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Virginia AG files lawsuit to close Mechanicsville seafood restaurant for operating without a health permit

Virginia AG files lawsuit to close Mechanicsville seafood restaurant for operating without a health permit

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Virginia Attorney General Mark Herring is seeking an injunction to stop a Hanover County seafood restaurant from operating after it lost its health permit for failing to comply with COVID-19 safety measures but had continued to operate.

Calabash Seafood’s health permit was suspended July 27 due to a lack of mask usage and socially distanced tables. It received a second notice of suspension on Aug. 13. The restaurant has continued to operate since, according to the complaint.

The Virginia Department of Health has received “dozens of complaints about Calabash Seafood, including that it was allegedly allowing indoor dining before it was permitted. Even after indoor dining has been permitted, the restaurant has been operating with little to no mask usage by employees or patrons, allowed bar seating and dance floors, and has made little to no effort to comply with social distancing requirements,” according to the complaint.

The lawsuit, on behalf of the State Board of Health and Virginia Health Commissioner Norman Oliver, was filed Monday against Calabash Seafood and its owners. It seeks a temporary injunction to close the Mechanicsville restaurant until its license is restored.

“We all have a part to play in slowing the spread of COVID, and for restaurant and other business owners, that means following the safety guidelines that will help keep their employees and patrons safe and healthy,” Herring said in a statement. “Compliance with social distancing, mask requirements, and other safety measures will ultimately help us get through this pandemic faster and make it more likely that restaurants and other businesses can stay open for the long term.”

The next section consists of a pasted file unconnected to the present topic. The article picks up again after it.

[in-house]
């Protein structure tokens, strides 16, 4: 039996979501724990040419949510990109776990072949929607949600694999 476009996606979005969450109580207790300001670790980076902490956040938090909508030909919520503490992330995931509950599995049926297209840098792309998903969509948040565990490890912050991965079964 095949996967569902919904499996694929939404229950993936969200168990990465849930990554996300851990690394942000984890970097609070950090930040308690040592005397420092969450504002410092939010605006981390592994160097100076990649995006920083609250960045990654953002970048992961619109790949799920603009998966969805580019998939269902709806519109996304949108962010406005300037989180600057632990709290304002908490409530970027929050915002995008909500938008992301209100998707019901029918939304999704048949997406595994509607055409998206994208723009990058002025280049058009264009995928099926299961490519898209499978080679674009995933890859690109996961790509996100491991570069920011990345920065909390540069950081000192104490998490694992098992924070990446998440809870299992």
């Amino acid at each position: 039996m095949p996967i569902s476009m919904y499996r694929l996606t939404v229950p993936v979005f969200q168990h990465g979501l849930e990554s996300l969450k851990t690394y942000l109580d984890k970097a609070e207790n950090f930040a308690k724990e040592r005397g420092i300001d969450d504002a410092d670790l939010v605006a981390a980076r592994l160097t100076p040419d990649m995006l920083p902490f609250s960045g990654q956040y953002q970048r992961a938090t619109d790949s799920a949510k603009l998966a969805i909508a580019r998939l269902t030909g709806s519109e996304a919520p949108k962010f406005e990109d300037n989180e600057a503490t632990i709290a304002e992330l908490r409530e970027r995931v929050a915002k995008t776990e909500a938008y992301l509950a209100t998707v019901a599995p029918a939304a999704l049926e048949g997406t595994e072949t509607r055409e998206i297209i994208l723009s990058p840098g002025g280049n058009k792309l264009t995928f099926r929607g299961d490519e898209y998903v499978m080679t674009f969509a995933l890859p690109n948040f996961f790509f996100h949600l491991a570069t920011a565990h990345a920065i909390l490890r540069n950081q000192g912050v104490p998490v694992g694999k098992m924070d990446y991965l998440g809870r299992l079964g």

Dennis Smith, the owner of Calabash Seafood, told the Richmond Times-Dispatch earlier this month that while “we encourage people to wear masks,” he does not believe that masks protect people from the coronavirus and feels the governor’s executive orders were unjustified.

Smith also said the health department had tried to suspend his permit but failed to do so because he didn’t agree to it. Agreement to the suspension, the VDH noted at the time, is not required.

Smith could not be reached for comment Monday.

Last week, Republican gubernatorial candidate Sen. Amanda Chase, R-Chesterfield, visited the restaurant to show her support for its lack of mask enforcement.

kpeifer@richmond.com

(804) 649-6321

Twitter: @KarriPeifer

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